Academic journal article Rural Society

Diversification for Sustainable Development in Rural and Regional Australia: How Local Community Leaders Conceptualise the Impacts and Opportunities from Agriculture, Tourism and Mining

Academic journal article Rural Society

Diversification for Sustainable Development in Rural and Regional Australia: How Local Community Leaders Conceptualise the Impacts and Opportunities from Agriculture, Tourism and Mining

Article excerpt

Traditionally, rural and regional communities have played a significant role in the economic development of Australia. Up until the late 1950's, more than 80% of the value of Australia's exports was attributable to agricultural products (Australian Bureau of Statistics [ABS], 2004). These days, although the agricultural industry still utilises more than half of Australia's land area and employs 318,000 people (Australian Bureau of Statistics [ABS], 2010), multiple local, national and global challenges are threatening the viability of both the industry and the surrounding rural and regional communities that depend on it. Locally, severe weather events, including long-term droughts, floods, cyclones, and bushfires, are challenging the existence of family farms across Australia, with media reports explaining that many farmers unsure if they can 'pick up the pieces' once again (Hughes & Hughes, 2011). Nationally, the agriculture industry continues to fight for its place in a diversifying economy, competing against the mining, manufacturing and service industries (ABS, 2004). Internationally, the reality of a global marketplace, harsh economic downturn and declining commodity prices continues to challenge the economic viability of Australian agricultural industry (Garnaut, 2008). Although many of these challenges are not necessarily new or unique to Australia, the isolation of inland regions intensifies their vulnerability and the combination of such stresses is a recent force (Cocklin & Dibden, 2005; Herbert-Cheshire, 2000).

With rural and regional Australia traditionally heavily reliant on the agricultural industry, which is in decline, the environmental, economic and social sustainability of these communities is at risk. The future of rural and regional Australia will depend on the capacity of communities to respond to these challenges, and their success will rely heavily on innovative thinking, collaborations and strong local leadership. Thus, this research explores how local rural and regional leaders conceptualise the opportunities and challenges facing the growth and development of their communities, identifying their unique insight and perspectives about ensuring a sustainable future for rural and regional Australia.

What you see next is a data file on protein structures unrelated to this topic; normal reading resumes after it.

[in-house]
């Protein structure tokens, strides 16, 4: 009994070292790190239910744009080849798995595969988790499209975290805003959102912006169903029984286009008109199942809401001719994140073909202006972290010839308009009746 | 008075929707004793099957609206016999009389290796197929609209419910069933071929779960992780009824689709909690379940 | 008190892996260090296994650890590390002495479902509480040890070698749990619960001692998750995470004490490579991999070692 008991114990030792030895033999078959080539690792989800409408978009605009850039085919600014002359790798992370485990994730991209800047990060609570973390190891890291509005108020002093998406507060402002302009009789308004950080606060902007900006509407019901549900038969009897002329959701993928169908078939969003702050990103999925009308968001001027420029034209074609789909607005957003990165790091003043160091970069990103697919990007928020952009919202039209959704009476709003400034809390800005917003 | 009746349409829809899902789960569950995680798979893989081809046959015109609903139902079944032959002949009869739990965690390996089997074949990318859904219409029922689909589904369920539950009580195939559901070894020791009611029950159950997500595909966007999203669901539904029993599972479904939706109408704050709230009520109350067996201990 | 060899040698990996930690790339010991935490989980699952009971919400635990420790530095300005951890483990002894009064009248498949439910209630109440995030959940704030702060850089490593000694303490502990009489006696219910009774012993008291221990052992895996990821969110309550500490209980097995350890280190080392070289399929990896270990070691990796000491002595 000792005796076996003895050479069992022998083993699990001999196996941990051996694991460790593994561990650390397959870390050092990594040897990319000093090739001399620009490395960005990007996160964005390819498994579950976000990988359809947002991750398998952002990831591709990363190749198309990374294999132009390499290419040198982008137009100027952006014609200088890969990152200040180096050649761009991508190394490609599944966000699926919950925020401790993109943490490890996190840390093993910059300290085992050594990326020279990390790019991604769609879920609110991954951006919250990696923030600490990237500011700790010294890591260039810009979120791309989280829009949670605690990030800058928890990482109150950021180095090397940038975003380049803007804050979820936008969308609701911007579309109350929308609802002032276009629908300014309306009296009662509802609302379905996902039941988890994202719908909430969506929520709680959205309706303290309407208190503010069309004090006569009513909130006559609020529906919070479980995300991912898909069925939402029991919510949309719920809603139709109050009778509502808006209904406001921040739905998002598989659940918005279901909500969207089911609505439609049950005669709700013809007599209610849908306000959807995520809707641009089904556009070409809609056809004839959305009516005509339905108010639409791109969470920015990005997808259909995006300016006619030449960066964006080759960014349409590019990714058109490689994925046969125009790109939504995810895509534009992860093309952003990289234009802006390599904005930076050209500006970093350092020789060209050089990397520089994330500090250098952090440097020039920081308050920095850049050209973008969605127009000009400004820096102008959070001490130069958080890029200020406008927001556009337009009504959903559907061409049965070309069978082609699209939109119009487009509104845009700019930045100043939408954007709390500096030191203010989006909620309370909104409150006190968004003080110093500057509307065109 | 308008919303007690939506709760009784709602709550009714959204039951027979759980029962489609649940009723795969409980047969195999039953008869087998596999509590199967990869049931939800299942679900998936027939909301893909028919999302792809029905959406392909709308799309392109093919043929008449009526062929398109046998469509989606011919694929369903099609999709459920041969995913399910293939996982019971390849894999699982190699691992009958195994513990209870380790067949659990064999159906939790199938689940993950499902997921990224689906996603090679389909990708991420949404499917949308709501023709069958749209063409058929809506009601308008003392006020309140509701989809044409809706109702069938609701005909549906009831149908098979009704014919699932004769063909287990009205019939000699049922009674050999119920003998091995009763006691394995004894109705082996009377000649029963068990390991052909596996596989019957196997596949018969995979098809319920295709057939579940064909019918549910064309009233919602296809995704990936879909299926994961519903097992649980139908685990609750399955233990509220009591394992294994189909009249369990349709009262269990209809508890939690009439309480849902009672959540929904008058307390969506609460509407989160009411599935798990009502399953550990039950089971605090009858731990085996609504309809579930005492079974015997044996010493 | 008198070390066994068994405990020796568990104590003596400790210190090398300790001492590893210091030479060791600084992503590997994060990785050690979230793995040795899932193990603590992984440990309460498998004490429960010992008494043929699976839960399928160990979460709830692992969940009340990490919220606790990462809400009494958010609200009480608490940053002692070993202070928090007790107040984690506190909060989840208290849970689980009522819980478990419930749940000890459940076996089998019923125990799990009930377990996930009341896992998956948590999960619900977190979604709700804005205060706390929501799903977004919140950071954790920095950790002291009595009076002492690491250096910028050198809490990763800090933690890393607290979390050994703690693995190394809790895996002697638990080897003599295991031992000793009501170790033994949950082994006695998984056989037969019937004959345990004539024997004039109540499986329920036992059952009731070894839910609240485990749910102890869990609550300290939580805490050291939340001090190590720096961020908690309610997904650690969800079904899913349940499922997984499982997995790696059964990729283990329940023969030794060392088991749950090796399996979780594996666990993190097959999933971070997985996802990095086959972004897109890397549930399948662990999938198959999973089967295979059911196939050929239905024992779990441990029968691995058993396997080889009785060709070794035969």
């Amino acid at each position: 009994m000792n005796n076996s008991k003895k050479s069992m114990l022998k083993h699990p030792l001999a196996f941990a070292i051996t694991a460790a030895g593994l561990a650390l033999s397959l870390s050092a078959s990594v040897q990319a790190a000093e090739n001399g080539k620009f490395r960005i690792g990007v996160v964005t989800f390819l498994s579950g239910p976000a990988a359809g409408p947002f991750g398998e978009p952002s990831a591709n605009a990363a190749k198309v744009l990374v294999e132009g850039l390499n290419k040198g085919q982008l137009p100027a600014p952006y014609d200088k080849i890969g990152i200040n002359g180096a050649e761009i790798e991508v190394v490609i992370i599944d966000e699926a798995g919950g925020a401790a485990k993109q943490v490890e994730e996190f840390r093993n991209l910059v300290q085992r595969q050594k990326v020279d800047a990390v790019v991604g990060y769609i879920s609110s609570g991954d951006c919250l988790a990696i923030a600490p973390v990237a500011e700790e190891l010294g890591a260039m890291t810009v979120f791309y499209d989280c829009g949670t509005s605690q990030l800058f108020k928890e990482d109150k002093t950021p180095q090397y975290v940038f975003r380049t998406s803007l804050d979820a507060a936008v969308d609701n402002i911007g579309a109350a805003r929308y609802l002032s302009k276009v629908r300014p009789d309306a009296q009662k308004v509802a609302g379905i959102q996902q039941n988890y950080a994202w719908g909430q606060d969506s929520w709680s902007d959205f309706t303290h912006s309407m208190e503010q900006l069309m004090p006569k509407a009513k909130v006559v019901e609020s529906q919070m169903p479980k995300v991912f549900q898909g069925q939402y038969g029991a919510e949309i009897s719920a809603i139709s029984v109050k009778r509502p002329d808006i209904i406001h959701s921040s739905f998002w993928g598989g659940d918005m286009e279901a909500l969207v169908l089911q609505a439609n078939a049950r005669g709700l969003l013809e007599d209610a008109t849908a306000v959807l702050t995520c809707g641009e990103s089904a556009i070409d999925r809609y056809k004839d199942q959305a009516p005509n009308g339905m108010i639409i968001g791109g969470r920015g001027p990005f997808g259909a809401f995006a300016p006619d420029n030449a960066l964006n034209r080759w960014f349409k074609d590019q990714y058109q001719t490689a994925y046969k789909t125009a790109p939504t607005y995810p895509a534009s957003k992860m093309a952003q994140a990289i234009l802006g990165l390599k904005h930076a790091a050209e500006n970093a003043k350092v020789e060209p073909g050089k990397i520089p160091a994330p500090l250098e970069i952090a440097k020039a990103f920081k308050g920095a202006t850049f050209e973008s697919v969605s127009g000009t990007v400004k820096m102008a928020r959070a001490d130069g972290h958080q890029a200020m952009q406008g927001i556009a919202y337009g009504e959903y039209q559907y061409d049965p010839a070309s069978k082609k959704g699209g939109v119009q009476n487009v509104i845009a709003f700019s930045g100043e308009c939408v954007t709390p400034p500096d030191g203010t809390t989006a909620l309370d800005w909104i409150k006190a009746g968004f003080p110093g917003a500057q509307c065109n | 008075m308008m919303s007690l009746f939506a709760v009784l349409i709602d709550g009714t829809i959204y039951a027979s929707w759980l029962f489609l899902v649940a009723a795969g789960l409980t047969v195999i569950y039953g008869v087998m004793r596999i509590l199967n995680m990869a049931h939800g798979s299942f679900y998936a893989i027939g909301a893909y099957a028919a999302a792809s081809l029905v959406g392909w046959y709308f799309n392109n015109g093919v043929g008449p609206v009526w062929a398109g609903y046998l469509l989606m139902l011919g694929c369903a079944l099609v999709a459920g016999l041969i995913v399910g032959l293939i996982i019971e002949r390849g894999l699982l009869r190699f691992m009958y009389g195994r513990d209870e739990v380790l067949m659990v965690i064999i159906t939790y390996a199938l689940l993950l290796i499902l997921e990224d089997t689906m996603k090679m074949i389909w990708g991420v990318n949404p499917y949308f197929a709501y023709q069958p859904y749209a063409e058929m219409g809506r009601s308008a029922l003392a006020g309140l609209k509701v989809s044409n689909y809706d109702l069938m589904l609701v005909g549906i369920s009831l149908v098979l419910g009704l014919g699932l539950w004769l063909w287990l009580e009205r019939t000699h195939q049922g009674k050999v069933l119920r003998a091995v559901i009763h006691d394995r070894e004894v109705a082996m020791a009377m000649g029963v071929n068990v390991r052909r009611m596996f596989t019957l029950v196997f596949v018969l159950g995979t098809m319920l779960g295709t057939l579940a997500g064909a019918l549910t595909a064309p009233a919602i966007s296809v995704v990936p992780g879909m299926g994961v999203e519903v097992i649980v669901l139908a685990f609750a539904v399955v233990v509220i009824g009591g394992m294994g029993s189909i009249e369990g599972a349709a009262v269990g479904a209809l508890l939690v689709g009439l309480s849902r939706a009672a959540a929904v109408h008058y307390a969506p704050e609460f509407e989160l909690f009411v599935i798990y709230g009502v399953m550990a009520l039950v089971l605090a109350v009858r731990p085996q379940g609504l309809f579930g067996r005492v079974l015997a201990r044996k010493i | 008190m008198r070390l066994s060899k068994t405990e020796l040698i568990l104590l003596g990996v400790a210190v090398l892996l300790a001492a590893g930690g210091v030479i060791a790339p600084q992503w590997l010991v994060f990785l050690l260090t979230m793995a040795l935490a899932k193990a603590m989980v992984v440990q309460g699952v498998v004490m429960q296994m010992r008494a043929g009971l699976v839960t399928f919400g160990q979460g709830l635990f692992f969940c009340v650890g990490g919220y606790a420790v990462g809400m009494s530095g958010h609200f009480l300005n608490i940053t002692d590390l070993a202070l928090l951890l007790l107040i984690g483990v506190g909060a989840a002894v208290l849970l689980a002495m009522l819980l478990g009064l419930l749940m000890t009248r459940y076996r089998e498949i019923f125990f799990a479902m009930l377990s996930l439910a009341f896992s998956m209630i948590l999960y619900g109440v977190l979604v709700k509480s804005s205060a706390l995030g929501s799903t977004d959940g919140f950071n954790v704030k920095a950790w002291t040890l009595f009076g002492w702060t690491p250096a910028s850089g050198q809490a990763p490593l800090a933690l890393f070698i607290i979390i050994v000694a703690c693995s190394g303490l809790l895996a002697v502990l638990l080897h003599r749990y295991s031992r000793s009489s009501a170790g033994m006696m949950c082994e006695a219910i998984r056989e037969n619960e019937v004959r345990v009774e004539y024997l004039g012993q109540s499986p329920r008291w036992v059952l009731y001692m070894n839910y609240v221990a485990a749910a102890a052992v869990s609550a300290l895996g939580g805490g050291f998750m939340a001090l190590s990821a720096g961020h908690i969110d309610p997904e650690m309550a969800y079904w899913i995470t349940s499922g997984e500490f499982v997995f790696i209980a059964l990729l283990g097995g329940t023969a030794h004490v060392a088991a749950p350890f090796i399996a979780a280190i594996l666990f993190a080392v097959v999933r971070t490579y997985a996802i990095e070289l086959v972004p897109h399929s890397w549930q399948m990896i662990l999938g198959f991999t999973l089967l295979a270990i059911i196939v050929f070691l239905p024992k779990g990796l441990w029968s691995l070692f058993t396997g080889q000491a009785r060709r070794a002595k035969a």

LITERATURE REVIEW

Sustainable rural development can be simply defined as, 'a process of multidimensional change affecting rural systems' (Pugliese, 2001, p. 113), although it is important to note that there is no one agreed definition and a great deal of confusion as to what 'sustainable development' actually means. The most widely accepted and well-known definition is from the World Commission on Environment and Development (WCED), which defined sustainable development as meeting 'the needs of the present without compromising the ability of future generations to meet their own needs' (WCED, 1987, p. 43). Achieving this vision of sustainable development, however, requires careful consideration of the key triple bottom line domains of sustainability: economic growth, social issues and environmental conservation (Elkington, 2004). To date, although a growing body of literature has explored issues of sustainable development in the context of rural and regional communities, the focus has predominately been on agriculture (Bell, 2005; Ogaji, 2005; Pugliese, 2001; Scott, Park, & Cocklin, 2000). This is despite increasing concerns that overreliance on the agriculture industry contributes to the economic disadvantage of rural Australia, creating volatile single-purpose resource-centred communities (McManus & Pritchard, 2000). Contemporary rural communities must adapt their growth strategy to mitigate the effects of a diminished agricultural sector and develop alternative economic functions that diversify from their traditional agricultural services; put simply, they must diversify in order to survive (Barlow & Cocklin, 2003).

Diverse economies, as Gibson-Graham (2005, pp. 12-13) argues, involve, 'the production, appropriation and distribution of surplus within different kinds of enterprise, where value is liberally distributed, not attached to certain activities and denied to others'. …

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